Usage of AE and OE ligatures

Jonathan Clede's picture

Is there a set of rules for the use of AE and OE ligatures in English? I realize that modern English does not use these ligatures, but if I chose to use them, would I substitute them for EVERY occurrence of "ae" and "oe", or would it be selective?
e.g. what if the 'o' and the 'e' belong to separate syllables?

kentlew's picture

The

Ramiro Espinoza's picture

Curriculum Vit

pickles's picture

>>Curriculum Vit

John Hudson's picture

These letter combinations constitute diphthongs, i.e. two vowels pronounced as a single vowel. Their use in modern English is largely limited to words of French origin, but they can now always be replaced by the sequences ae and oe. Conversely, they cannot be used in all contexts that ae and oe occur. Languages with phonetic spelling systems typically treat all combinations of two vowels as diphthongs unless marked otherwise by a diaeresis; English, with its etymological spelling system, does not have this consistency and generally fails to visually distinguish diphthongs.

Traditionally, the

matha_standun's picture

>>Curriculum Vit

cheshiredave's picture

Just wondering, fusing this and another recent topic: how is "Hoefler" correctly pronounced?

trae's picture

(1) yay for this topic (have been trying to learn about ligatures) and;

(2) uh, "heff-ler?"

t1mmy's picture

Still along the same subject line: where can I find a good resource detailing ligatures? I just assumd that the ct and st ligatures could be used at your own discression.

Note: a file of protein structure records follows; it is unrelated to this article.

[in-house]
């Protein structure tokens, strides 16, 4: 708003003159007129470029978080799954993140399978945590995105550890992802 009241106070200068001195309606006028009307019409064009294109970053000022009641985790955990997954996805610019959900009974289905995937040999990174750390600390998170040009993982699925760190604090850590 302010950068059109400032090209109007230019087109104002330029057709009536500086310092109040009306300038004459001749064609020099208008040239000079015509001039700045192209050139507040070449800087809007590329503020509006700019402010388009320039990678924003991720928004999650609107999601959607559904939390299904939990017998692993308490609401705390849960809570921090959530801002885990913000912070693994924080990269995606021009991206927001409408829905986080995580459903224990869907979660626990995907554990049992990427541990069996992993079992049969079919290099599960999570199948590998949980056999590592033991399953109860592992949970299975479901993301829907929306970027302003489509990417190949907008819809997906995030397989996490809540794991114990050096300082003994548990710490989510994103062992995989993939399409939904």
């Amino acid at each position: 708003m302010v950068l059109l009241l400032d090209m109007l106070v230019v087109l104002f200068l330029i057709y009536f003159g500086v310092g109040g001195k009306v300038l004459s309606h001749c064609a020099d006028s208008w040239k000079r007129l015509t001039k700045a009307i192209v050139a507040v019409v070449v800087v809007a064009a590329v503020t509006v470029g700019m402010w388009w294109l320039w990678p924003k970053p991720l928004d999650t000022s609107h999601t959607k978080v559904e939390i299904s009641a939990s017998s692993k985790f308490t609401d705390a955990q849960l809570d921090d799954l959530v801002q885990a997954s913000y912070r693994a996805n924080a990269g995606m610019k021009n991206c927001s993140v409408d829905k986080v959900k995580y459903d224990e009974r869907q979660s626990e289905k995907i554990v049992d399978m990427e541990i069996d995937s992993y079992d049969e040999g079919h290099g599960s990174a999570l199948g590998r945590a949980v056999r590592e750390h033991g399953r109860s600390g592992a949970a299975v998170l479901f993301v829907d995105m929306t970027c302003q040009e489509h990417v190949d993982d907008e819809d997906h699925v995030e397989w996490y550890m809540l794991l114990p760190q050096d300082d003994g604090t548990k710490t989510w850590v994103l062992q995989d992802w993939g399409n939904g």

capthaddock's picture

Koeiekat: you mean bastardization of "pronunciation". *cough* :-)

The German

koeiekat's picture

Correct. Thus ... bastardization

trae's picture

See? This is why I hate saying proper names aloud (still smarting from that ugly Sotheby's incident in college).

I might be tempted to blame our (American) manglings not only on a lousy language curriculum but also on some latent bitterness from those folks at Ellis Island taking liberties with the spelling of great-great grandaddy's last name.

kentlew's picture

Tracy, do not feel ashamed. Despite all the learned discourse on German pronunciation (and the bastardization of same -- which I can't dispute), as far as I know, Jonathan has never winced at "Heff-ler".

In fact, if you call up HTF, you'll hear Jonathan himself on the message thanking you for calling the "Heff-ler" Type Foundry. 212-777-6640.

When in doubt, go to the source.

-- K.

trae's picture

Thank you; I think the redness may have finally left my cheeks...

Joe Pemberton's picture

There's a healthy, archived thread on ligatures here:
http://www.typophile.com/forums/messages/4100/1097.html

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